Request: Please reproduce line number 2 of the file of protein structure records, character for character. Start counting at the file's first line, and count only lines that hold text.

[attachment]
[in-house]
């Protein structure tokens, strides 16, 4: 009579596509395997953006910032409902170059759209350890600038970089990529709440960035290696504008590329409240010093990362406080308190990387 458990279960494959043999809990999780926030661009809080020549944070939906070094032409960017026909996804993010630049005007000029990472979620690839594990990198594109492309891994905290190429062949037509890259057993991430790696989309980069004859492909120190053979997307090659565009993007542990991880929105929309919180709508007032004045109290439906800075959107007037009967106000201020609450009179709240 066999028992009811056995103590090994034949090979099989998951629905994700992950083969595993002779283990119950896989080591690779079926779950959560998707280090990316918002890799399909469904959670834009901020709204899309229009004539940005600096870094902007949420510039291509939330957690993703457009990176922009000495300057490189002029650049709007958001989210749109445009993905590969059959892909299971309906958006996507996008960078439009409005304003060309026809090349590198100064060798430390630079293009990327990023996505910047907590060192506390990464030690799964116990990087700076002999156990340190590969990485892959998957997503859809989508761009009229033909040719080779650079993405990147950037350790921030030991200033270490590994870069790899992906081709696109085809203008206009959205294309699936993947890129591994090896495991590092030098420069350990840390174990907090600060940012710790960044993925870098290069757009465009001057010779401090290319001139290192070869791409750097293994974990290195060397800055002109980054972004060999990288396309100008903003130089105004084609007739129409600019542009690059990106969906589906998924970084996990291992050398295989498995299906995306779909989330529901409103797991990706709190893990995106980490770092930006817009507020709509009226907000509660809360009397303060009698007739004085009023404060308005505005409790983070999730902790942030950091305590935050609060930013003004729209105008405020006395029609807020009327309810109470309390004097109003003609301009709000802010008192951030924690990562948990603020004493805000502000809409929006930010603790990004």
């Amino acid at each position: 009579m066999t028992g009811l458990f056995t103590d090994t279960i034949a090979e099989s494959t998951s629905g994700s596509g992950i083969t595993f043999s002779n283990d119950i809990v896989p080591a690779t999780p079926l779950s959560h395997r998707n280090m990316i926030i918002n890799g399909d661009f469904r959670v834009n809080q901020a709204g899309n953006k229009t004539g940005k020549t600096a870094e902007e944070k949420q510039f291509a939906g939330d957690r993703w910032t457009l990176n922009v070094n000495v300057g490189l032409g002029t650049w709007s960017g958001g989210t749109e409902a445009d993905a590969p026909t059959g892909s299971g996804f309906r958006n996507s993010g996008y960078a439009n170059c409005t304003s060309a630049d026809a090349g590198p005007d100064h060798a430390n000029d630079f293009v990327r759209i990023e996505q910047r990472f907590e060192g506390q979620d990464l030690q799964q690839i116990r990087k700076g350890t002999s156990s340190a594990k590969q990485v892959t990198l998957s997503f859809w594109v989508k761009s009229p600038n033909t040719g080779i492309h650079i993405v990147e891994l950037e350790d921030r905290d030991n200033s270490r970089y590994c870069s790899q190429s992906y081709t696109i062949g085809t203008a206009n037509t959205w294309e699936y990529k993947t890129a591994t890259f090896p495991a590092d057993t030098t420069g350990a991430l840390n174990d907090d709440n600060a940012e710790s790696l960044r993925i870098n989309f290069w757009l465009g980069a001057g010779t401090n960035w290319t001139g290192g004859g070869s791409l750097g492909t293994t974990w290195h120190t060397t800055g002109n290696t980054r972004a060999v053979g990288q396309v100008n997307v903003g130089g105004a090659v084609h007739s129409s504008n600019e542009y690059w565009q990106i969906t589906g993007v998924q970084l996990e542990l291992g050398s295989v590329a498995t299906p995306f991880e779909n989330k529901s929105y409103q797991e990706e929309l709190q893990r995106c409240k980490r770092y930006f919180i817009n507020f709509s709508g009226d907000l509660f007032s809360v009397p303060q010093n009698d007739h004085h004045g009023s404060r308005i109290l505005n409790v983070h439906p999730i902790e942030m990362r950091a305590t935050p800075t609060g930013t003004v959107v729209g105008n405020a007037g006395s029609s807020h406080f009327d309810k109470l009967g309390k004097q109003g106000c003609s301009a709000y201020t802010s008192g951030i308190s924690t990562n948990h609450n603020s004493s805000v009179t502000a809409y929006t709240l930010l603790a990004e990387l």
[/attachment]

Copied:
């Protein structure tokens, strides 16, 4: 009579596509395997953006910032409902170059759209350890600038970089990529709440960035290696504008590329409240010093990362406080308190990387 458990279960494959043999809990999780926030661009809080020549944070939906070094032409960017026909996804993010630049005007000029990472979620690839594990990198594109492309891994905290190429062949037509890259057993991430790696989309980069004859492909120190053979997307090659565009993007542990991880929105929309919180709508007032004045109290439906800075959107007037009967106000201020609450009179709240 066999028992009811056995103590090994034949090979099989998951629905994700992950083969595993002779283990119950896989080591690779079926779950959560998707280090990316918002890799399909469904959670834009901020709204899309229009004539940005600096870094902007949420510039291509939330957690993703457009990176922009000495300057490189002029650049709007958001989210749109445009993905590969059959892909299971309906958006996507996008960078439009409005304003060309026809090349590198100064060798430390630079293009990327990023996505910047907590060192506390990464030690799964116990990087700076002999156990340190590969990485892959998957997503859809989508761009009229033909040719080779650079993405990147950037350790921030030991200033270490590994870069790899992906081709696109085809203008206009959205294309699936993947890129591994090896495991590092030098420069350990840390174990907090600060940012710790960044993925870098290069757009465009001057010779401090290319001139290192070869791409750097293994974990290195060397800055002109980054972004060999990288396309100008903003130089105004084609007739129409600019542009690059990106969906589906998924970084996990291992050398295989498995299906995306779909989330529901409103797991990706709190893990995106980490770092930006817009507020709509009226907000509660809360009397303060009698007739004085009023404060308005505005409790983070999730902790942030950091305590935050609060930013003004729209105008405020006395029609807020009327309810109470309390004097109003003609301009709000802010008192951030924690990562948990603020004493805000502000809409929006930010603790990004």